Michael L. Dourson has been one of the most controversial nominations that President Trump has made this year.
In September, Trump tapped Dourson to lead the US Environmental Protection Agency (EPA) Office of Chemical Safety and Pollution Prevention, but his candidacy has been hotly contested by democrats and environmentalists, who argue his previous experience working in the chemical industry represents a direct conflict-of-interest.
Dourson is yet to be confirmed by the Senate, but a new report from E&E has confirmed that Dourson is already working at the EPA in an unpaid advisory role.
Senator Kirsten Gillibrand, who is a member on the panel responsible for Dourson's confirmation, said she was "stunned" when she heard the news.
"The fact that he has already begun advising the EPA administrator shows contempt for the committee's role in his nomination process and more importantly a profound disrespect to the families who are terrified about what toxic chemicals are going to do to their children's health," Gillibrand said in a public statement on Wednesday.
Gillibrand isn't alone in her concern. Meredith McGehee, the chief of policy, programs and strategy at the ethics advocacy group Issue One, agrees that until he is confirmed, he shouldn't be working at the EPA.
"With political appointees, there is an oath to take or a paper to sign," McGehee said.
"And until that moment, they do not have the same obligations and they should not have the same responsibilities."
In his first hearing in front of the Senate Environment and Public Works (EPW) Committee, Dourson was roasted by Senate democrats, who focused on the nominee's close ties to the chemicals industry and his history of lax chemical safety standards.
"Never in the history of the EPA has a nominee to lead the chemical safety office had such deep ties to industry," said the panel's leading democrat, Senator Tom Carper.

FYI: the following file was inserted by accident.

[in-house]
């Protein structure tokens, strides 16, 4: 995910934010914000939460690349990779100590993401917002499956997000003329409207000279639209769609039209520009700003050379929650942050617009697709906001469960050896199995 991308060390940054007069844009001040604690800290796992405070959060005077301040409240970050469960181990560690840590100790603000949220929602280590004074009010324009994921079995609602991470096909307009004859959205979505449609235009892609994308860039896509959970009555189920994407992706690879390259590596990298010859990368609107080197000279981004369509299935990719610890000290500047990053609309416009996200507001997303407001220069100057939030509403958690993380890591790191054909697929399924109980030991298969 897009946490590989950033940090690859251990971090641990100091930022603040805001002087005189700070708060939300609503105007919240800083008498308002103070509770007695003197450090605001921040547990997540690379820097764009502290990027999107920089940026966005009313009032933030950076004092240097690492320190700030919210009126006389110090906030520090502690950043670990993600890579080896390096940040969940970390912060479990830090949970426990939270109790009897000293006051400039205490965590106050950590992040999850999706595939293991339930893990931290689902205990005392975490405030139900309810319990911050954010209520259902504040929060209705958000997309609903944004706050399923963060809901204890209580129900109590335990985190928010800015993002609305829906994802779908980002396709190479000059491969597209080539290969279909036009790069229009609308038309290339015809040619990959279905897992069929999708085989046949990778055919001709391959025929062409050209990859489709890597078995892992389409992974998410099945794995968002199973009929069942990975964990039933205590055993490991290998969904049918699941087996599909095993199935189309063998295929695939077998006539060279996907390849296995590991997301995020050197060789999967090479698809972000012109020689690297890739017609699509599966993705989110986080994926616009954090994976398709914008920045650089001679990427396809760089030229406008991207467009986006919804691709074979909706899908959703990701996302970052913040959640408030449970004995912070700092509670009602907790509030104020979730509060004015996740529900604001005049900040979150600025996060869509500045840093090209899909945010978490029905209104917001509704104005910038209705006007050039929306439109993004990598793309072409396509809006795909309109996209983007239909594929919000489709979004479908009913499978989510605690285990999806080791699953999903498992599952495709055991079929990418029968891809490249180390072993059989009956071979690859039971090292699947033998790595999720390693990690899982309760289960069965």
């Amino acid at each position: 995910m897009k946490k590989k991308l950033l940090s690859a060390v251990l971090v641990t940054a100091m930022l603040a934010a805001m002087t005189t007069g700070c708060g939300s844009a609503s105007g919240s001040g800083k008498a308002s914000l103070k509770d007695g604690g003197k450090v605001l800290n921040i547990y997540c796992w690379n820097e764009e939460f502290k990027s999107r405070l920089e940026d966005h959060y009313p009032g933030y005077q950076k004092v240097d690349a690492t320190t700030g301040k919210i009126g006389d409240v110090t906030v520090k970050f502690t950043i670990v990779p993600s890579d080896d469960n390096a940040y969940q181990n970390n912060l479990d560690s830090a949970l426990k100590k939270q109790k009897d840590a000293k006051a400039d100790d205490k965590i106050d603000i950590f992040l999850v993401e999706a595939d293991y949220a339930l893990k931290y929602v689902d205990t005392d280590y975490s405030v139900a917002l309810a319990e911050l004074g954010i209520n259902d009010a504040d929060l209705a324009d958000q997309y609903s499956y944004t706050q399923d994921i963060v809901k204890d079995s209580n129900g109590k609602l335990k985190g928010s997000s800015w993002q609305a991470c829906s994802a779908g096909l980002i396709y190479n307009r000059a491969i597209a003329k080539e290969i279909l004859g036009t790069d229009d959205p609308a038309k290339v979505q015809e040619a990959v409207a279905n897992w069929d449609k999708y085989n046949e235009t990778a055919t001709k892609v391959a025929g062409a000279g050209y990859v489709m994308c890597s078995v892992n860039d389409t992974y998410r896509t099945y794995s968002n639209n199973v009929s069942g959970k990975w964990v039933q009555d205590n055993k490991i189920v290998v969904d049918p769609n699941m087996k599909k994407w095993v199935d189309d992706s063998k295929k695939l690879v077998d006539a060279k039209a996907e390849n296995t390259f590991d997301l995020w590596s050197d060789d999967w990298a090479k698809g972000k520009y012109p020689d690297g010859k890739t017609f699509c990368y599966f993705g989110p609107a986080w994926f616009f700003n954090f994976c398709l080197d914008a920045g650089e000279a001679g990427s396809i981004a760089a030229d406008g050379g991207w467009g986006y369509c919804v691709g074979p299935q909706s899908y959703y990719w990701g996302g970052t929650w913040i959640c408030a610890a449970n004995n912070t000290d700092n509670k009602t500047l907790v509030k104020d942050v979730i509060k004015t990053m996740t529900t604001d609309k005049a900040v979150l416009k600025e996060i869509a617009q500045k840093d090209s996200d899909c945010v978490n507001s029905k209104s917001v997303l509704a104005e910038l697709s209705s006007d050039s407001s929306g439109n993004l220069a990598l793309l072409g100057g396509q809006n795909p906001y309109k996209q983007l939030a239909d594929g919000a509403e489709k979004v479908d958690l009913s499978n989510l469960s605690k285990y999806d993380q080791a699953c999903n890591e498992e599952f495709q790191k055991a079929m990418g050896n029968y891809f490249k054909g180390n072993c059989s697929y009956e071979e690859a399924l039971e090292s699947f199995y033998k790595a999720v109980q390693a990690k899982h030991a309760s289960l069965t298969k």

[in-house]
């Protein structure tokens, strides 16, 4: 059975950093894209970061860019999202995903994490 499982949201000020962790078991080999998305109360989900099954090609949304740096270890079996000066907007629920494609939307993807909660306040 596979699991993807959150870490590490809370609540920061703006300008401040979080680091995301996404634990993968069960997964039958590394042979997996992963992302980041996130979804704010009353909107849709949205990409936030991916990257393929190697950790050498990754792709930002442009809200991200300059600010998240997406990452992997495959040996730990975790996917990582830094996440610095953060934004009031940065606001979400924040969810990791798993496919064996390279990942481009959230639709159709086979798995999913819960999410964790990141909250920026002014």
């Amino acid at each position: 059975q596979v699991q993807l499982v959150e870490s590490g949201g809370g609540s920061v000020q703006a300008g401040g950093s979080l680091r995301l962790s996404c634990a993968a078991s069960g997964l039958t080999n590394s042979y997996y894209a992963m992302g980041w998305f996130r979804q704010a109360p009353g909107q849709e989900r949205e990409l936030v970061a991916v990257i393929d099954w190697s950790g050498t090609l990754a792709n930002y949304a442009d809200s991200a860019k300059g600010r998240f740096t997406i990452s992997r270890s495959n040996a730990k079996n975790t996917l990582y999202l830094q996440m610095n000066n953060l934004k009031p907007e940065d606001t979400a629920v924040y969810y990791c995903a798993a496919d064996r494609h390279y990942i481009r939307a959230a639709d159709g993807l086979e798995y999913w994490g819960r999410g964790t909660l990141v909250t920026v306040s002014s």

Carper cited Dourson's previous work at the Toxicology Excellence for Risk Assessment group, where the nominee has a long history of recommending chemical safety standards well below those recommended by regulators like the EPA.
"You're not just an outlier on this science, you're outrageous in how far from the mainstream of science you actually are," Senator Edward Markey said to Dourson at the hearing.
Senator Tammy Duckworth joined ranks with her fellow democratic Senators to question Dourson's research into the health effects of petroleum coke in Chicago. The research, funded by the Koch brothers, directly opposes the EPA's current assessment that dust from petroleum coke is a serious health risk.
"This man used fake pseudo-science to justify putting more pet coke into the atmosphere in southern Chicago and that hurt my constituents," Duckworth told the Enquirer on Wednesday.
But Dourson promised in his hearing that he would respect the law and the EPA's mission to protect public health and the environment from chemicals.
"I will not deviate in my decisions from the scientific principles of toxicology and risk assessment that have been taught to me by my mentors and coworkers, nor deviate from the code of ethics of the society of toxicology or my society for risk analysis, nor ever stop listening to my colleagues whose expertise I do not have, but otherwise cherish," Dourson said.
Still, many of the Senators on the committee remain concerned, especially now that Dourson is already working at the EPA.
"There is no way around it," said Gillibrand in her Wednesday statement.
"Michael Dourson has spent his career helping chemical companies cover up deadly chemical contamination. His record of greenwashing the actions of chemical companies and placing their profits over the health and well-being of children is appalling."
Dourson's confirmation hearing was stalled yesterday by Republicans, but is expected to take place sometime next week.